Artamene, Ziggurat, 2021
Tracks: Infinite Escape (5:27), Fear of Darkness (4:11), Heavy Motion (3:55), Mayhem (3:51), Shining Black (5:24), Inshushinak (6:01), Rain of Paradise (2:56), Petrichor (5:39)
Persecution is still disgustingly widespread in the world today. There are millions of people in countries across the globe who face imprisonment, torture, and death for their religious beliefs, their ethnicity, political beliefs… the list could go on. Iran is one such country. America has experienced childish backlash against heavy metal (Tipper Gore and her Parents Music Resource Center in the 1980s as one example) in the past, but American musicians have never feared imprisonment just for making and performing metal music. This threat is real for Iranian metal musicians, and Artamene wants the rest of the world to know that awful truth.
Artamene was formed in Iran in 2017 by brothers Pedram (lead guitar) and Pooya Shitrah (drums) along with Soheil Avakh (vocals) and Ali Karimi (rhythm guitar). Their album, Ziggurat, also features Yahya Rahmani on bass. Pedram and Pooya grew up listening to and playing metal with each other, and they decided to form Artamene. The problem is the Iranian government thinks metal is inherently Satanic, and they have thrown bands in jail for making metal. Members of the bands Confess and Arsames have been sentenced to prison on charges of “Satanism,” although thankfully the musicians were able to escape the country.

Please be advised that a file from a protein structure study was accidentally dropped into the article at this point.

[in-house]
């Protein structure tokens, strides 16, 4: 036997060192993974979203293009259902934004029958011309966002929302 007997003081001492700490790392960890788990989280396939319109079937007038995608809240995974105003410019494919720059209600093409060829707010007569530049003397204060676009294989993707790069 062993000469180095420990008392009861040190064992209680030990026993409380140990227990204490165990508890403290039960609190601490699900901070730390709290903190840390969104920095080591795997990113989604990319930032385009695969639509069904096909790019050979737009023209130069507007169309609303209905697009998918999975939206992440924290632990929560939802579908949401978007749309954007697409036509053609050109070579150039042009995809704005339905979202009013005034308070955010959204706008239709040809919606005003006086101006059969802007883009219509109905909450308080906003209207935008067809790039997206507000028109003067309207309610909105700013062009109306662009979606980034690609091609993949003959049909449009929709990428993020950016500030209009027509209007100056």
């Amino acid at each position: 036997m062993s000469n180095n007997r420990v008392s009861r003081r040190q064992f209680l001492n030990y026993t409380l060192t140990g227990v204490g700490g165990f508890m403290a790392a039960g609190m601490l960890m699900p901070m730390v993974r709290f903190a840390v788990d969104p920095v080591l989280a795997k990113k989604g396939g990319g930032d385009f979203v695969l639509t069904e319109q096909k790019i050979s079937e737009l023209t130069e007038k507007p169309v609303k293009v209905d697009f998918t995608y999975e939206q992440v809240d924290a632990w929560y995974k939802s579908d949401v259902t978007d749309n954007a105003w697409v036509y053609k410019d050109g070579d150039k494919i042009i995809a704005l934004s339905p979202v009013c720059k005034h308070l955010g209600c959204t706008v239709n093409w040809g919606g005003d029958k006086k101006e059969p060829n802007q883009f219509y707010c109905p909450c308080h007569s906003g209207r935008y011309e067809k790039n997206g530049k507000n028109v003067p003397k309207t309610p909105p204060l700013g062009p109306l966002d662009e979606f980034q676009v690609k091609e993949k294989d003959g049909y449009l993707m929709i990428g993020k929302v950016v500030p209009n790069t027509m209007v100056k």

I don’t hear anything Satanic on Artamene’s Ziggurat, so hopefully the band will be safe from those accusations. They are allowed to play live concerts, although the behavior of the audience is strictly regulated by the government. They actually get 200-500 people at their concerts.
The music itself is quite good. There are a lot of thrash metal elements, but there are also some more atmospheric metal moments and certainly progressive flares. Thrash metal in general often has a lot of progressive metal elements, minus the keyboards usually. On Ziggurat there are heavy distorted guitars, clean solos, and clean rhythm sections. The bass is clear, heavy, and distinct throughout. It shines in the mix. The drums are intricate and pounding with a prominent double kick, reminding me of the brilliant Gene Hoglan (Strapping Young Lad, Testament).
The vocals are heavy and distorted, but they’re not black metal vocals. Thrash tends to have its own sort of yelled distorted vocals, along with cleans. Avakh’s vocals follow that trend, and his voice works very well with the music. It helps that the lyrics are in English. At times Avakh’s voice reminds me of M. Shadows from Avenged Sevenfold.